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Intersectionality in Intentional Communities

The Struggle for Inclusivity in Multicultural U.S. Protestant Congregations

Assata Zerai

Hardback
eBook
Over a decade of qualitative research, Assata Zerai has observed both incremental moves toward inclusiveness and strategies employed to accomplish long-term changes while conducting case studies of five multicultural Protestant churches in sites across the United States. With an interpretive approach, she explores these centers of worship and theorizes the conditions under which progressive social change occurs in some U.S. Protestant congregations. Understanding the daily practices of change and entrenchment in Protestant congregations and the intentional work to replace dominating structures with liberating ones may provide keys to creating multicultural, antiracist, feminist, and sexually inclusive volitional communities more broadly. Intersectionality in Intentional Communities argues that making a significant advance toward inclusion requires change in the underlying social structures of racism, sexism, heteronormativity, class, and other marginalizing influences. In order to isolate this phenomenon, Zerai conducted fieldwork and archival research among an African American and four multiracial U.S. churches. Different from a university or other public institution in which members are legally required to support diversity and related values, Zerai believes that volitional communities may provide a best-case scenario for how, motivated by higher ideals, members may find ways to create inclusive communities. Zerai’s research has a broad empirical base, encompassing five sites: a largely African American urban megachurch in the Midwest; a large Midwestern multiracial/multicultural church; a large urban multiracial/multicultural church in the eastern United States; a small, suburban Midwestern multiracial church; and an inclusive Midwestern college town church. In this book, Zerai further explores important connections between U.S. Protestant Christian congregations and political activism. « less more »
Lexington Books
Pages: 180Size: 6 x 9
978-1-4985-2641-8 • Hardback • May 2016 • $80.00 • (£52.95)
978-1-4985-2642-5 • eBook • May 2016 • $79.99 • (£52.95)
Assata Zerai is associate dean for Educational Equity programs in the Graduate College, director of African studies, and associate professor of sociology at the University of Illinois at Urbana-Champaign.
Introduction: The Struggle for Inclusive Multicultural U.S. Protestant Congregations
Chapter 1: Intersectionality: A Feminist Interpretive Methodology

Part I. Developing a Theory of Intersectionality in Inclusive Churches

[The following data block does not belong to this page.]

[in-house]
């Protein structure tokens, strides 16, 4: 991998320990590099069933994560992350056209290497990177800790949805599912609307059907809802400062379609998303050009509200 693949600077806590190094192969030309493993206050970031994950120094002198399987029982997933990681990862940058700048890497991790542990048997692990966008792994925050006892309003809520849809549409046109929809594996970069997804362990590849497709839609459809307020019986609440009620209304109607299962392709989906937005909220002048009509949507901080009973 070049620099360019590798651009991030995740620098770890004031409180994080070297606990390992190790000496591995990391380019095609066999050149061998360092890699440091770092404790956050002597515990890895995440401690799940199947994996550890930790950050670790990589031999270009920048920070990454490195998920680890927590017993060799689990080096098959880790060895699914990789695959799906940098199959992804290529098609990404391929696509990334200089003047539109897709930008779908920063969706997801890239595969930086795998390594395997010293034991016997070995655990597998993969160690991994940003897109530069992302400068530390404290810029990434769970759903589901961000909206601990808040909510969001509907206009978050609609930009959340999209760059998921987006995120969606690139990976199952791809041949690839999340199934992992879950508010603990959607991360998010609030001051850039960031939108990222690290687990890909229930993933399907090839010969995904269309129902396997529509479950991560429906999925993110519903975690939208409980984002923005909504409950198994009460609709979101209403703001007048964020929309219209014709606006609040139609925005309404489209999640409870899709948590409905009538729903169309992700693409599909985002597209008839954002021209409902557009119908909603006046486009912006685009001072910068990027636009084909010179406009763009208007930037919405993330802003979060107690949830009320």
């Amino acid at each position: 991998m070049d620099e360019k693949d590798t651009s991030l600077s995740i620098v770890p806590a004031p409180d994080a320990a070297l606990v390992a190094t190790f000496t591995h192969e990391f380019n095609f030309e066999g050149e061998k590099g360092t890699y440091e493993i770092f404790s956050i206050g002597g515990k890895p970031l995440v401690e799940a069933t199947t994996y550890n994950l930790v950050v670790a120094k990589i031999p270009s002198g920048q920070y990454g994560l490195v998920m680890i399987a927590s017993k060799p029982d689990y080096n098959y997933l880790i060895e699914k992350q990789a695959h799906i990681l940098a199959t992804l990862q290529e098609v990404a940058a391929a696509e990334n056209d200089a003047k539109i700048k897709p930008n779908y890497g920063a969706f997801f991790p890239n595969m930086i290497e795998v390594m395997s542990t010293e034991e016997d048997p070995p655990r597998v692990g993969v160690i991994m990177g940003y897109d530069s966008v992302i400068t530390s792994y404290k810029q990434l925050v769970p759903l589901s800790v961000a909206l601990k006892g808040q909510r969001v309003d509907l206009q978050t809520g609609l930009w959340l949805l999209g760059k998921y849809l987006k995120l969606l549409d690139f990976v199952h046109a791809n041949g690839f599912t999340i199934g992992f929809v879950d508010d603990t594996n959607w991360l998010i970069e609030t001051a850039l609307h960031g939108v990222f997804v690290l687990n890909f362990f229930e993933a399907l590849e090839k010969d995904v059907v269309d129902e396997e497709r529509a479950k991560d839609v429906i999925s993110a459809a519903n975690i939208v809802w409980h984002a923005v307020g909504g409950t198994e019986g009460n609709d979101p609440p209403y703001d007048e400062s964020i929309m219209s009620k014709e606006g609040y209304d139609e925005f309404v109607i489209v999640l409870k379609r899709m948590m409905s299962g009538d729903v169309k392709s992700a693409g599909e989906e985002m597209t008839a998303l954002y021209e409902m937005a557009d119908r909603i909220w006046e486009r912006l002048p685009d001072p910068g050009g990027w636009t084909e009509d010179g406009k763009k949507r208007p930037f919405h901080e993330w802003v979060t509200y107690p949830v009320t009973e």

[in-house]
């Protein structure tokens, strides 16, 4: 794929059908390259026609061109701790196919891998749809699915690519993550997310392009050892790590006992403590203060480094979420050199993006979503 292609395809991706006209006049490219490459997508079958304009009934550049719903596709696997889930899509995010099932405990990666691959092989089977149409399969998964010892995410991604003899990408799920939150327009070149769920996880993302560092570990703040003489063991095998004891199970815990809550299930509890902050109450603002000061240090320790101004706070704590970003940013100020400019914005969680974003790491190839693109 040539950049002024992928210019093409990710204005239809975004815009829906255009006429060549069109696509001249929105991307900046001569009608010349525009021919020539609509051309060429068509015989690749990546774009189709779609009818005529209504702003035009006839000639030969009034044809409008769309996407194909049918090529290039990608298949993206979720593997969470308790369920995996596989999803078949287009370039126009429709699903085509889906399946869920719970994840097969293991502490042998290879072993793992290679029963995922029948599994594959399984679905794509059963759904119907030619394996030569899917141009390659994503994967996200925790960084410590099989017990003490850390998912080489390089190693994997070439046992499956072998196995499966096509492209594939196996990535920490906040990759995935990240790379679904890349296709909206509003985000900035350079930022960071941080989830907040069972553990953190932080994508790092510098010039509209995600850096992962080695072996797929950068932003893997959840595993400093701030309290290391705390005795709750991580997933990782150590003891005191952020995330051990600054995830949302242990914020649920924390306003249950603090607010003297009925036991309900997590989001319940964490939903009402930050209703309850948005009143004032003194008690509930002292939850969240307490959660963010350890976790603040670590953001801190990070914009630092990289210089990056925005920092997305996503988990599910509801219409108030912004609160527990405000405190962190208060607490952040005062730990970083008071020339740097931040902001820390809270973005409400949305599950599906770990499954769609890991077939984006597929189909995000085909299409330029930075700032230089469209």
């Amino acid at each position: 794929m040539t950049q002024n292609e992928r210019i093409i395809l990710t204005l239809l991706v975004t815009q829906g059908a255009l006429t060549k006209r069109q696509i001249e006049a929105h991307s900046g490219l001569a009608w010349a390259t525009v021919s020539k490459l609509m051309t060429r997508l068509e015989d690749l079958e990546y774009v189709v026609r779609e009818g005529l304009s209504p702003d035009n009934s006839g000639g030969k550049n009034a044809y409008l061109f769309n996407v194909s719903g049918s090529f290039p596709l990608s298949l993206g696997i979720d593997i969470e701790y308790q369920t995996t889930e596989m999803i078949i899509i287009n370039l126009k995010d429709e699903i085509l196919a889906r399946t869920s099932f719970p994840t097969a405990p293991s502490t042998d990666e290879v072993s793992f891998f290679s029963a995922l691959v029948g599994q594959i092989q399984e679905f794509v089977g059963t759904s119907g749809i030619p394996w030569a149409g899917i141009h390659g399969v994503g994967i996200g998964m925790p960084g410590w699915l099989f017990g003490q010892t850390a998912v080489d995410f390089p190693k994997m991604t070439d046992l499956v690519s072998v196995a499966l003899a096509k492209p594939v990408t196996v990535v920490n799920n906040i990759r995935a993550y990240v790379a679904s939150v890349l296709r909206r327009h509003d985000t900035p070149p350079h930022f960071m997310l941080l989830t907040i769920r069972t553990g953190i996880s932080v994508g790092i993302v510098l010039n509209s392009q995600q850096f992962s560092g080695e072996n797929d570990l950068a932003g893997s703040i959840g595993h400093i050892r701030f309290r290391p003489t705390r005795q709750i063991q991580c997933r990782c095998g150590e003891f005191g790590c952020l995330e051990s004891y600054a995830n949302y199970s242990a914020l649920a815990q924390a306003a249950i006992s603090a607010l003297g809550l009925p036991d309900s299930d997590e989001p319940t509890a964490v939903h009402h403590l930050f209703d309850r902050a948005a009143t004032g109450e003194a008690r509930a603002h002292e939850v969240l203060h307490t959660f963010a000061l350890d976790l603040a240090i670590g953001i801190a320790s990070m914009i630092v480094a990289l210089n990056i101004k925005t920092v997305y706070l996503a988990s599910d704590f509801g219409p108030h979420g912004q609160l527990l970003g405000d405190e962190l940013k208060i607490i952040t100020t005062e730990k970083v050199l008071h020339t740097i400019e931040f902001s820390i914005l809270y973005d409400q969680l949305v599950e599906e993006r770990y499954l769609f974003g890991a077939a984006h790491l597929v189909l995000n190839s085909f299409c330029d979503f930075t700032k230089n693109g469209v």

Chapter 2: Afrocentricism, Color-Blind Ideology, and Intersectionality: Three Models of Internal Christian Congregational Cohesion
Chapter 3: Christian Evangelical Internal Discussions of the 2008 Presidential Election
Chapter 4: An Africana Feminist Critique of American Christian Antiwar (Dis)engagements

Part II. The Struggle for Inclusivity in a Presbyterian Church: 1940 to 1980
Chapter 5: A Presbyterian Campus Church: 1940 to 1953
Chapter 6: McKinley, PCUSA, and Civil Rights: 1953 to 1967
Chapter 7: Growing Pains of a Social Justice Ministry: 1968 to 1973
Chapter 8: The Dawning of More Light Presbyterianism at McKinley
Conclusion: New Definitions of the Multicultural/Social Justice Church and a Theory of Intentional Institutional Social Change
Appendix: PC (USA) Precursors, and McKinley Memorial Presbyterian Church Timeline 1789–1983 (with sources indicated)
With a keen sense of social justice, Professor Zerai addresses the pervasive issue of inclusion in American Christian congregations, considering not only race, but also the intersecting dimensions of gender, sexuality, and social class. Her critical yet hopeful approach offers both analytical insights and practical tools for any intentional group that aims to promote diversity and serve the identities and interests of all members.
Marjorie DeVault, Professor Emerita, Syracuse University


Zerai’s book is an impeccable scholarly research that deals head-on with a ‘controversial’ global concern that churches in the global north and south are currently seized with. Indeed, intersectionality is ‘the issue’ for the 21st century. This book is a veritable game-changer in our understanding of diversity among intentional communities. Thus the book is of immense value not only to churches but to Faith Based Organization (FBOs), Community Based organizations (CBOs), and to a myriad of voluntary organizations. Zerai not only makes an incisive analysis of current theories of intersectionality, she builds on them and comes up with innovative sociological insights based on a well-executed empirical research.
Paul H. Gundani, University of South Africa


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